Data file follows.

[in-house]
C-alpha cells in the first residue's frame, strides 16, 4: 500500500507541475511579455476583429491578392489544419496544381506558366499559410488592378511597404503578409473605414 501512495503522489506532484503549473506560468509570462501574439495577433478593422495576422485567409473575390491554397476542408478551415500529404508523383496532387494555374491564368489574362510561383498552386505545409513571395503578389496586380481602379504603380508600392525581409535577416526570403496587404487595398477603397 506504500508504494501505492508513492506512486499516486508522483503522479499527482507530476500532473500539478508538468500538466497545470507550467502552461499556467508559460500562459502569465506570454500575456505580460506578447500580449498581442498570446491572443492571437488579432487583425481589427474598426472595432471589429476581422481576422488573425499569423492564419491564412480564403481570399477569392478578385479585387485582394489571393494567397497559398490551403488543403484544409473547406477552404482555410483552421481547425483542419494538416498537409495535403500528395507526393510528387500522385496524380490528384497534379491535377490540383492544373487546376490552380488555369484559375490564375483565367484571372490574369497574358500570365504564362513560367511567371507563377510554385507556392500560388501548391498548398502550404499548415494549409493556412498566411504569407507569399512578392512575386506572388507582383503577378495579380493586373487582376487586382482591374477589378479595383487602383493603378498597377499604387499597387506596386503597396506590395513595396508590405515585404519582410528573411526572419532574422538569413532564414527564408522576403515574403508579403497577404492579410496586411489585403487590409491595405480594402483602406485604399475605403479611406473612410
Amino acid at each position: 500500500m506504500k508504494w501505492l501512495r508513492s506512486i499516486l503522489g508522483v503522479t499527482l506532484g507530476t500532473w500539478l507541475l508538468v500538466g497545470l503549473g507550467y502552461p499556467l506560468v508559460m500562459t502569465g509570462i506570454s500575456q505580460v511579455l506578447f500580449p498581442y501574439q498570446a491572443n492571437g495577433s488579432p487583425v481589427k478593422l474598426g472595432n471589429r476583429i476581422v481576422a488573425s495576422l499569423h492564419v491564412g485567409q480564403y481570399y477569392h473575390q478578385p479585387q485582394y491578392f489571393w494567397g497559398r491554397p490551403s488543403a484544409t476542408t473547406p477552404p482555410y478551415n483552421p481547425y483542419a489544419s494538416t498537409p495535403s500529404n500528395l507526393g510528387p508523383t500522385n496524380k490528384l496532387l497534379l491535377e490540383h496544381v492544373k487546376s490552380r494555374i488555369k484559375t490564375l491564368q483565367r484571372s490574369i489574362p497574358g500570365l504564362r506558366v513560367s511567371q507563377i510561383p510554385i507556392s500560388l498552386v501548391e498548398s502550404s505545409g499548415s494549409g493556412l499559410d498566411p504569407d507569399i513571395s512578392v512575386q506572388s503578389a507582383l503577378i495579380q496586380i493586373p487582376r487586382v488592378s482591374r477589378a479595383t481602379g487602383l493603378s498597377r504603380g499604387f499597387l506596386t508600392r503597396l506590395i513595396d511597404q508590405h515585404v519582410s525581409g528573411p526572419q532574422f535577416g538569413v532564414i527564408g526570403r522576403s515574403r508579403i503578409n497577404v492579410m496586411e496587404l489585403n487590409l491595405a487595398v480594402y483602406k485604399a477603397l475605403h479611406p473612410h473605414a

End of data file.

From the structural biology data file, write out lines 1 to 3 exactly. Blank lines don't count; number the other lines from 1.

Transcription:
[in-house]
C-alpha cells in the first residue's frame, strides 16, 4: 500500500507541475511579455476583429491578392489544419496544381506558366499559410488592378511597404503578409473605414 501512495503522489506532484503549473506560468509570462501574439495577433478593422495576422485567409473575390491554397476542408478551415500529404508523383496532387494555374491564368489574362510561383498552386505545409513571395503578389496586380481602379504603380508600392525581409535577416526570403496587404487595398477603397 506504500508504494501505492508513492506512486499516486508522483503522479499527482507530476500532473500539478508538468500538466497545470507550467502552461499556467508559460500562459502569465506570454500575456505580460506578447500580449498581442498570446491572443492571437488579432487583425481589427474598426472595432471589429476581422481576422488573425499569423492564419491564412480564403481570399477569392478578385479585387485582394489571393494567397497559398490551403488543403484544409473547406477552404482555410483552421481547425483542419494538416498537409495535403500528395507526393510528387500522385496524380490528384497534379491535377490540383492544373487546376490552380488555369484559375490564375483565367484571372490574369497574358500570365504564362513560367511567371507563377510554385507556392500560388501548391498548398502550404499548415494549409493556412498566411504569407507569399512578392512575386506572388507582383503577378495579380493586373487582376487586382482591374477589378479595383487602383493603378498597377499604387499597387506596386503597396506590395513595396508590405515585404519582410528573411526572419532574422538569413532564414527564408522576403515574403508579403497577404492579410496586411489585403487590409491595405480594402483602406485604399475605403479611406473612410
Amino acid at each position: 500500500m506504500k508504494w501505492l501512495r508513492s506512486i499516486l503522489g508522483v503522479t499527482l506532484g507530476t500532473w500539478l507541475l508538468v500538466g497545470l503549473g507550467y502552461p499556467l506560468v508559460m500562459t502569465g509570462i506570454s500575456q505580460v511579455l506578447f500580449p498581442y501574439q498570446a491572443n492571437g495577433s488579432p487583425v481589427k478593422l474598426g472595432n471589429r476583429i476581422v481576422a488573425s495576422l499569423h492564419v491564412g485567409q480564403y481570399y477569392h473575390q478578385p479585387q485582394y491578392f489571393w494567397g497559398r491554397p490551403s488543403a484544409t476542408t473547406p477552404p482555410y478551415n483552421p481547425y483542419a489544419s494538416t498537409p495535403s500529404n500528395l507526393g510528387p508523383t500522385n496524380k490528384l496532387l497534379l491535377e490540383h496544381v492544373k487546376s490552380r494555374i488555369k484559375t490564375l491564368q483565367r484571372s490574369i489574362p497574358g500570365l504564362r506558366v513560367s511567371q507563377i510561383p510554385i507556392s500560388l498552386v501548391e498548398s502550404s505545409g499548415s494549409g493556412l499559410d498566411p504569407d507569399i513571395s512578392v512575386q506572388s503578389a507582383l503577378i495579380q496586380i493586373p487582376r487586382v488592378s482591374r477589378a479595383t481602379g487602383l493603378s498597377r504603380g499604387f499597387l506596386t508600392r503597396l506590395i513595396d511597404q508590405h515585404v519582410s525581409g528573411p526572419q532574422f535577416g538569413v532564414i527564408g526570403r522576403s515574403r508579403i503578409n497577404v492579410m496586411e496587404l489585403n487590409l491595405a487595398v480594402y483602406k485604399a477603397l475605403h479611406p473612410h473605414a